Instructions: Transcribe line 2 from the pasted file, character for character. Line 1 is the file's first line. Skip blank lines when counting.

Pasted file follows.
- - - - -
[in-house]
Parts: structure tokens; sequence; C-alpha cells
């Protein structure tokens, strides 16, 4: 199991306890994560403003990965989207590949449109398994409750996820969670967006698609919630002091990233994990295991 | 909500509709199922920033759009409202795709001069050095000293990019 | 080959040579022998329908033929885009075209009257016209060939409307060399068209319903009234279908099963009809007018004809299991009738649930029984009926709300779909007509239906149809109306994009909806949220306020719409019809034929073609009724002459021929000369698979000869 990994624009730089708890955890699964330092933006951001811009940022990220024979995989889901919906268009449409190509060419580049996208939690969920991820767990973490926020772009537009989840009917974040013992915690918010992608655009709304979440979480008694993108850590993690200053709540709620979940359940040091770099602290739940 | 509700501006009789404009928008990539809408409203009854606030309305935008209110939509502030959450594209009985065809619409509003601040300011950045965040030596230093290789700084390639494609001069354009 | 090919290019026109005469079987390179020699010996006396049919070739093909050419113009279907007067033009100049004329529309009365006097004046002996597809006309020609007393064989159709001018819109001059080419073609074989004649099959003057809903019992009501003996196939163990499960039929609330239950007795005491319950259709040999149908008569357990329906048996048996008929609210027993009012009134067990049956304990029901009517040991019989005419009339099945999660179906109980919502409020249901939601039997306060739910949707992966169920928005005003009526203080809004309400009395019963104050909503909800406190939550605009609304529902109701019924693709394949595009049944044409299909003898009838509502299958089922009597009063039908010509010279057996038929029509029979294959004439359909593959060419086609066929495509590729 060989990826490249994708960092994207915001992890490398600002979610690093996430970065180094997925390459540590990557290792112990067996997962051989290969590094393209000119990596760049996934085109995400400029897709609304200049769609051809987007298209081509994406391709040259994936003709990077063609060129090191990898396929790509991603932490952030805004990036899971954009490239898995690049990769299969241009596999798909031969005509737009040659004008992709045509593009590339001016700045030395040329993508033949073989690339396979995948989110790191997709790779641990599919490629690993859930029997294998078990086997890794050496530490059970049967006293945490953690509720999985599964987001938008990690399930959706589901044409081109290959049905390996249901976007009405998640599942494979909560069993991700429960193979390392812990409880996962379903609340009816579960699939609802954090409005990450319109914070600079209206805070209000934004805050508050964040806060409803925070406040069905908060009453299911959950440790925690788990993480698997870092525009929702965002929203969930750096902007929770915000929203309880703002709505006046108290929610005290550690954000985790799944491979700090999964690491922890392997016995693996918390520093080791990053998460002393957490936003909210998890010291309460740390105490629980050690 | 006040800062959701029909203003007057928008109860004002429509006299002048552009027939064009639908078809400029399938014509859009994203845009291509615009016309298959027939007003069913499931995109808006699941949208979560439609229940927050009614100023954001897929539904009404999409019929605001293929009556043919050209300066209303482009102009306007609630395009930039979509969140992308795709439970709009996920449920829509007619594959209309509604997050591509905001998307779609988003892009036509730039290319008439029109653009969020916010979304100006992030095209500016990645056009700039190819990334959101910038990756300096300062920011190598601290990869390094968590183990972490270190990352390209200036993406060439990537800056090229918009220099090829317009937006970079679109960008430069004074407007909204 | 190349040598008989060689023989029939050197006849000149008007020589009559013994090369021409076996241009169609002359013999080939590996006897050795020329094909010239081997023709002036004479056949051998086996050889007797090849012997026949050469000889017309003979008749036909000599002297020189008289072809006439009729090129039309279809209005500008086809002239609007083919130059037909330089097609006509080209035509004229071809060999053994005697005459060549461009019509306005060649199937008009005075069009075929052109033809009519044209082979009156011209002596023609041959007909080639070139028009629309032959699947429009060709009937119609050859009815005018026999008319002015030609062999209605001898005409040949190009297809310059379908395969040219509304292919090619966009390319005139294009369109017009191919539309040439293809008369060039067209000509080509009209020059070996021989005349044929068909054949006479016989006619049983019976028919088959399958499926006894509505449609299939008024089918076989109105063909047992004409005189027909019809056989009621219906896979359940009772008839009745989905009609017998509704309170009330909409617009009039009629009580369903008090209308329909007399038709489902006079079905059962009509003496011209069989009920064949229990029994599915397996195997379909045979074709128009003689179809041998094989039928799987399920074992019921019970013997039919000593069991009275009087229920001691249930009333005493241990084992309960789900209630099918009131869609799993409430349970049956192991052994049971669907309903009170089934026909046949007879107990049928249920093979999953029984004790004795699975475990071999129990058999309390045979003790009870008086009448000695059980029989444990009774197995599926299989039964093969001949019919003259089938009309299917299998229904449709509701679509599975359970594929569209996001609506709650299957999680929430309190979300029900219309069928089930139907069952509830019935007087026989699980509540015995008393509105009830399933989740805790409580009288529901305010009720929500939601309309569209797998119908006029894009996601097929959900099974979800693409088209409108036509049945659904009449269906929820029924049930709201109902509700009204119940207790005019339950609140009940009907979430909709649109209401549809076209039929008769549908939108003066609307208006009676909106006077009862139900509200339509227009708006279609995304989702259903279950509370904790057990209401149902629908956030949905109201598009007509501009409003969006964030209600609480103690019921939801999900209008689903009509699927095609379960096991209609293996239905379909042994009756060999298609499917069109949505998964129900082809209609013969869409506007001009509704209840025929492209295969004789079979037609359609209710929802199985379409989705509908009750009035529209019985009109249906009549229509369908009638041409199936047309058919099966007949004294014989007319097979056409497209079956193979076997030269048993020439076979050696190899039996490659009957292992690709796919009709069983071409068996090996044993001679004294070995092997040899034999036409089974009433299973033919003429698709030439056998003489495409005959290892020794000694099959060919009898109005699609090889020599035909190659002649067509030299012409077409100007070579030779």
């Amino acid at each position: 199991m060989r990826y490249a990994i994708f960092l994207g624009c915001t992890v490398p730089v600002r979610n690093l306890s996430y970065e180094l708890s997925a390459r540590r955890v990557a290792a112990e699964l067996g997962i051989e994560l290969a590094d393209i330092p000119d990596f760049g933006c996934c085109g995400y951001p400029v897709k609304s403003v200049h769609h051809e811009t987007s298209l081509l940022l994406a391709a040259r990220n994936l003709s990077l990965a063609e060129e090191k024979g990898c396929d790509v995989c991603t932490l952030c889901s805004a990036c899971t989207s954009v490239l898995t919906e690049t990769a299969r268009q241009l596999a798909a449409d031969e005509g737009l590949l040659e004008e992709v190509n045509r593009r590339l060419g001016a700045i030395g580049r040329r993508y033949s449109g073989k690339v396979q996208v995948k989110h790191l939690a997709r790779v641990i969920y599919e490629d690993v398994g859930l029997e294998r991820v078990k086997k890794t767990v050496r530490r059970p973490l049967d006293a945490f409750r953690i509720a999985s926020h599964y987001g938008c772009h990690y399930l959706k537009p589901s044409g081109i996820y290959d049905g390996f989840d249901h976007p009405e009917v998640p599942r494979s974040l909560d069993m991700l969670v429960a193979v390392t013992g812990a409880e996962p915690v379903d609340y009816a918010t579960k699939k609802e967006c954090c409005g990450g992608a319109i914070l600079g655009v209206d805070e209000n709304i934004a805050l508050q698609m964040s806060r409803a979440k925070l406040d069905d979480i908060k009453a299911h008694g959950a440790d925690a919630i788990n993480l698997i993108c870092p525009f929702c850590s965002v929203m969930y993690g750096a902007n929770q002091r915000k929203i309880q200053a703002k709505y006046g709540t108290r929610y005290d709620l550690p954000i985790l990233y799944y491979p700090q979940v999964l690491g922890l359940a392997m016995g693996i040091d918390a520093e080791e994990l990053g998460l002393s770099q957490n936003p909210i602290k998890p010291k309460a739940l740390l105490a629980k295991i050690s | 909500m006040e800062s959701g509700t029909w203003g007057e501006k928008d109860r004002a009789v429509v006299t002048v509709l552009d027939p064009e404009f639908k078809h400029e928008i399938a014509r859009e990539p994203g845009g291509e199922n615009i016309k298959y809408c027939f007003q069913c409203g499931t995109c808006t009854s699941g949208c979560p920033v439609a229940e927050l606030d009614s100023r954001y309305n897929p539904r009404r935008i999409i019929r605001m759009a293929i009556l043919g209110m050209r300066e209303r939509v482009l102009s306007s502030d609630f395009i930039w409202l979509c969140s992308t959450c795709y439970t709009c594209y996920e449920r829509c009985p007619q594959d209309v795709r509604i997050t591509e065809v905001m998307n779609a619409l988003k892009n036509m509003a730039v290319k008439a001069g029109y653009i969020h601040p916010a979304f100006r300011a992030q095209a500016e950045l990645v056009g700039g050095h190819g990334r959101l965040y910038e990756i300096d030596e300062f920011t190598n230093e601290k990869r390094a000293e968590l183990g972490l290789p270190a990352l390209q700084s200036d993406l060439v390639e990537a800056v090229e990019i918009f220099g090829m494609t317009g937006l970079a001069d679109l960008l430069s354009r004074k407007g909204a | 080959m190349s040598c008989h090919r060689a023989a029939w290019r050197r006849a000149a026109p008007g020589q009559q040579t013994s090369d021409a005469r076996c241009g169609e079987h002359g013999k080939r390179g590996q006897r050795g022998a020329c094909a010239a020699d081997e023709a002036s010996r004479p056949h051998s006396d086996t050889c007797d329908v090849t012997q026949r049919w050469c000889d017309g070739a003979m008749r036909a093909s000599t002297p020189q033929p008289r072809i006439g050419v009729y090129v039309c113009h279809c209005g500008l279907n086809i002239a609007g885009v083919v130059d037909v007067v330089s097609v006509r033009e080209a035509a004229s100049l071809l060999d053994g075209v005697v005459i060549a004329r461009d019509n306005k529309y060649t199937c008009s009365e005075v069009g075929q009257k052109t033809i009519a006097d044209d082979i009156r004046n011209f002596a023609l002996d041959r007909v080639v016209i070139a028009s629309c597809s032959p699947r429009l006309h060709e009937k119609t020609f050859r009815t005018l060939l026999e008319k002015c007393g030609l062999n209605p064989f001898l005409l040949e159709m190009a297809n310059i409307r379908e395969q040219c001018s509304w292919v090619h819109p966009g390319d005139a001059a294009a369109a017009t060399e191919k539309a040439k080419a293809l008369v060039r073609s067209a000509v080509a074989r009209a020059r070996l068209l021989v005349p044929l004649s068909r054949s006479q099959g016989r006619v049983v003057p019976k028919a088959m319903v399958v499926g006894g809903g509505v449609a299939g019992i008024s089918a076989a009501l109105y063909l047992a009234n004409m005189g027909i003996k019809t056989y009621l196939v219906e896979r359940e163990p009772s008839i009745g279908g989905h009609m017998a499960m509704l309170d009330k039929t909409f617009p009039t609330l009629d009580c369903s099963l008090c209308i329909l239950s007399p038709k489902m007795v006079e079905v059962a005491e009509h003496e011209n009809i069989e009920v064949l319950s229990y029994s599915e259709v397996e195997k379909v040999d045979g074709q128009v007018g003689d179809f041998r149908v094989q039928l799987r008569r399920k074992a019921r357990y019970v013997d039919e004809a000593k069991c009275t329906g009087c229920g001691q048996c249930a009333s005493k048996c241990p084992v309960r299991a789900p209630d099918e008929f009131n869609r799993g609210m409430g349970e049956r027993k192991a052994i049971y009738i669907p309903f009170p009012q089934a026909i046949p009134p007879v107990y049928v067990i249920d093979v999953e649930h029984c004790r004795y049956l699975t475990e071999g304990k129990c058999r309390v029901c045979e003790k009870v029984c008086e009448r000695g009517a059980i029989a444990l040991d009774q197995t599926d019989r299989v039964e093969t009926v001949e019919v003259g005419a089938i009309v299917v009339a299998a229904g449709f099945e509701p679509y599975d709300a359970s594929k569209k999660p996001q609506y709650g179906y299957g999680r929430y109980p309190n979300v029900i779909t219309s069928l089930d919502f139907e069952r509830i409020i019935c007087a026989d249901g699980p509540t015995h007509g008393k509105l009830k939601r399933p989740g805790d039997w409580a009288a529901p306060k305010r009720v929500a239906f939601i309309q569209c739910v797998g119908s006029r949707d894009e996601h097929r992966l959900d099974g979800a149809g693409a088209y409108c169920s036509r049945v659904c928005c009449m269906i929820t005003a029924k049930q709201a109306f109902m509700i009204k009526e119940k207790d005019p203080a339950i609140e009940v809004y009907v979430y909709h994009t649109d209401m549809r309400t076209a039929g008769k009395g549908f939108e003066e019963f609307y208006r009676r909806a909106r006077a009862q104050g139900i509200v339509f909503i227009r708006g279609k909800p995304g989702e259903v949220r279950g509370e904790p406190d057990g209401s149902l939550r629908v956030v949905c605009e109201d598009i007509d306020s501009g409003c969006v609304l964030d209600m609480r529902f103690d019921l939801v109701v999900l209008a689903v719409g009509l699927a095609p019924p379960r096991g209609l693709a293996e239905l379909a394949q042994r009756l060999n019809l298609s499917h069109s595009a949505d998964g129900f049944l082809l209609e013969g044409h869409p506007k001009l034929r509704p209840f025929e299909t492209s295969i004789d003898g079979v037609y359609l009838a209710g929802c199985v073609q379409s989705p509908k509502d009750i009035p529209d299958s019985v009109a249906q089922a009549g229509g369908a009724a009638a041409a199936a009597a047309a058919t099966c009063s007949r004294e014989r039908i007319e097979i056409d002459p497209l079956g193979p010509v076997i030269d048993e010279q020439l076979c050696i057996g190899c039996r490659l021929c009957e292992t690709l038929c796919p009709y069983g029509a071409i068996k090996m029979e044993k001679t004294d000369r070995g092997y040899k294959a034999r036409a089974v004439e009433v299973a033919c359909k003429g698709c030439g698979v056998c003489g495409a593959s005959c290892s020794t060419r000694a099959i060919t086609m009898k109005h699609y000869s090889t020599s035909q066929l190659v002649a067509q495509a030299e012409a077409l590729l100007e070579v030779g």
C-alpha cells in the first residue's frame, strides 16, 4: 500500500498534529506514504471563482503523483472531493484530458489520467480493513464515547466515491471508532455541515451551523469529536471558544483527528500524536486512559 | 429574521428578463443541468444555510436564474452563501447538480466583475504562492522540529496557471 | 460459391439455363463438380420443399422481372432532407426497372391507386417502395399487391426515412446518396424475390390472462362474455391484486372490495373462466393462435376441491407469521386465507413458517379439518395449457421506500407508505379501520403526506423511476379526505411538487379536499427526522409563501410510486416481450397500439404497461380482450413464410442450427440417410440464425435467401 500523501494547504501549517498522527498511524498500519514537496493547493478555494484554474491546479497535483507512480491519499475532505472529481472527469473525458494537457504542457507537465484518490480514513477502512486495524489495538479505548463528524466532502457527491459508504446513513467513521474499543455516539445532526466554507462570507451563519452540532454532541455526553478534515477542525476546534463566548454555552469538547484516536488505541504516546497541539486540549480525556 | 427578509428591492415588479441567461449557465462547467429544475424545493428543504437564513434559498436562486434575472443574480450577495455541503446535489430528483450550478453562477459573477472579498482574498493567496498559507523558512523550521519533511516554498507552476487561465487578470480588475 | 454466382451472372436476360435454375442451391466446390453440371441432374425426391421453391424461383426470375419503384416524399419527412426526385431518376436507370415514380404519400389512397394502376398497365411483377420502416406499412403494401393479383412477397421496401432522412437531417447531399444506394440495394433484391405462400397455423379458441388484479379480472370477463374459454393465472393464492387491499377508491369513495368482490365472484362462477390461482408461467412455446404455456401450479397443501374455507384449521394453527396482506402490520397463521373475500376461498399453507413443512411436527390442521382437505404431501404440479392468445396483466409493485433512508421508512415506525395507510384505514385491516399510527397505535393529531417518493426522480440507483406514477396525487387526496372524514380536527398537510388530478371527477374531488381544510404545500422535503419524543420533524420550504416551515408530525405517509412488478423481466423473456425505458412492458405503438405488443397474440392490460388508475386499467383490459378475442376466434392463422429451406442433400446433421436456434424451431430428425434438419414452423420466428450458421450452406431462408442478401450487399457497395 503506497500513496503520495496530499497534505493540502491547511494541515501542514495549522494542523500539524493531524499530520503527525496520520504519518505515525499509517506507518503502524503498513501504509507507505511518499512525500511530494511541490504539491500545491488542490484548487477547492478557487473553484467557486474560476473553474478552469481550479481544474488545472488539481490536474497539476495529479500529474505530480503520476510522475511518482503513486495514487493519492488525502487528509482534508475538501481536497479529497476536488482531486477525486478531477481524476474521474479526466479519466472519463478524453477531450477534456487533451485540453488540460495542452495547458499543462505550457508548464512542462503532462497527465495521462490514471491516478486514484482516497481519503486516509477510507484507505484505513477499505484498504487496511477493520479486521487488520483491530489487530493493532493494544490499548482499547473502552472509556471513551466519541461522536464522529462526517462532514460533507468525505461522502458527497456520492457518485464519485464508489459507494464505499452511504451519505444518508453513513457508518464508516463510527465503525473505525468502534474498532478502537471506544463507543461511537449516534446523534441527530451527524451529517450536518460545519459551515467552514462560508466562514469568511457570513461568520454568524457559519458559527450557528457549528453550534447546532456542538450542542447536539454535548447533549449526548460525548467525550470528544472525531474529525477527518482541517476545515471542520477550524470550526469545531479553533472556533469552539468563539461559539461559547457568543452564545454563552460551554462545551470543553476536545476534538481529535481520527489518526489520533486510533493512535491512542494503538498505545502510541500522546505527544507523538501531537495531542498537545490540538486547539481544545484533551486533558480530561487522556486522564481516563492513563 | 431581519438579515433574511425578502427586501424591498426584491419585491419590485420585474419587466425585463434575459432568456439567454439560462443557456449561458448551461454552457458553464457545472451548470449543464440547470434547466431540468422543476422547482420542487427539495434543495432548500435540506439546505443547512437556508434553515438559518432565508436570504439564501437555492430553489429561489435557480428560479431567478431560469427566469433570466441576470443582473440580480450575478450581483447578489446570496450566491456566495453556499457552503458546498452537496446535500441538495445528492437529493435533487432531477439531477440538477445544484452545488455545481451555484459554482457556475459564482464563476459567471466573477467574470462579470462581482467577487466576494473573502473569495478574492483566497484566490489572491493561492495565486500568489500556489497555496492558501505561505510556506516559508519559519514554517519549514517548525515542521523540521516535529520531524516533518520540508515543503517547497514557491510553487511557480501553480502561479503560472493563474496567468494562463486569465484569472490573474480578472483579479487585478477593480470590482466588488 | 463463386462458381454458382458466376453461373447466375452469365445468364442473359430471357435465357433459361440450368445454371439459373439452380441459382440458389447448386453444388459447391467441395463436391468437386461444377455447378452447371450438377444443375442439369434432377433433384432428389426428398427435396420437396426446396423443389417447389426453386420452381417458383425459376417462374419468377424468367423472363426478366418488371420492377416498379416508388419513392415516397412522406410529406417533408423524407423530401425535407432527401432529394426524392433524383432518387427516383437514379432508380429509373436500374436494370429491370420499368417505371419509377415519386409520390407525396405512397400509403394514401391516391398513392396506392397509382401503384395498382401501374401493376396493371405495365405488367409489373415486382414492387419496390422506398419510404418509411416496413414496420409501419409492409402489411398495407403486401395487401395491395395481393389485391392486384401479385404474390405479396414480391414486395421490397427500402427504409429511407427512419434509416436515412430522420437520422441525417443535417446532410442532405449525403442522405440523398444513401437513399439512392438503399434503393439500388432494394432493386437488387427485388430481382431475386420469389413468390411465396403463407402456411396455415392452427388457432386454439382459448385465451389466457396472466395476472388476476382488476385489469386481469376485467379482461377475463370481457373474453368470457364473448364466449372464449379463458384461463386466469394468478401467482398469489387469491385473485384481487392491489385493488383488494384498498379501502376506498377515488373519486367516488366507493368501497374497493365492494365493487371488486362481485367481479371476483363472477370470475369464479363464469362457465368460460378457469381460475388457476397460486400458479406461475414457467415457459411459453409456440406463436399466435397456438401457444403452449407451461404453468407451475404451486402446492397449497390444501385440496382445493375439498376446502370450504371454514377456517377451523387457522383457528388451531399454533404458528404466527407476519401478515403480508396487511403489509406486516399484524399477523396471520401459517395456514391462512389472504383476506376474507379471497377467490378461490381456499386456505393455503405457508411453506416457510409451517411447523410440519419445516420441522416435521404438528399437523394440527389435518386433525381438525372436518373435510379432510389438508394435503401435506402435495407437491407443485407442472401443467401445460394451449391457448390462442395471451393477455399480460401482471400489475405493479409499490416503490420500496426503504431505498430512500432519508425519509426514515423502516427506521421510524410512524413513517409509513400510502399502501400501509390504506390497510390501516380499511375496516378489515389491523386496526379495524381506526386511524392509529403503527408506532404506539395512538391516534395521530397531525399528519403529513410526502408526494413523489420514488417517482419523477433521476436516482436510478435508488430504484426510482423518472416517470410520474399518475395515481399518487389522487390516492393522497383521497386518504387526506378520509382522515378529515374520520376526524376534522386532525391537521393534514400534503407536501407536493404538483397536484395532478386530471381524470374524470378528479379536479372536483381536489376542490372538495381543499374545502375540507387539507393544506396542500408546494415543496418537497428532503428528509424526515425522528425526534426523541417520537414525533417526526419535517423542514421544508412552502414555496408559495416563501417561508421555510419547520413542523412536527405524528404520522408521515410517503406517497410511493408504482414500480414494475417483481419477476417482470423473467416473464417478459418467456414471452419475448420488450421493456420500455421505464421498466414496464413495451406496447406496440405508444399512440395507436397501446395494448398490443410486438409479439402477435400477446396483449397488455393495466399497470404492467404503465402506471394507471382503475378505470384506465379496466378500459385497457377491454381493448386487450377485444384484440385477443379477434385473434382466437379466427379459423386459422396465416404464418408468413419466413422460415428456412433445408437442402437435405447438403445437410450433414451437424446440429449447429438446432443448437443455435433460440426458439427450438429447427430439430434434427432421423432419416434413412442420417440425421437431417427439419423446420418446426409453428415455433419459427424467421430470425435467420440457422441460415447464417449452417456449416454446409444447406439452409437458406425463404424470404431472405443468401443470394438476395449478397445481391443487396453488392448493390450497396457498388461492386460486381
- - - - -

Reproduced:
Parts: structure tokens; sequence; C-alpha cells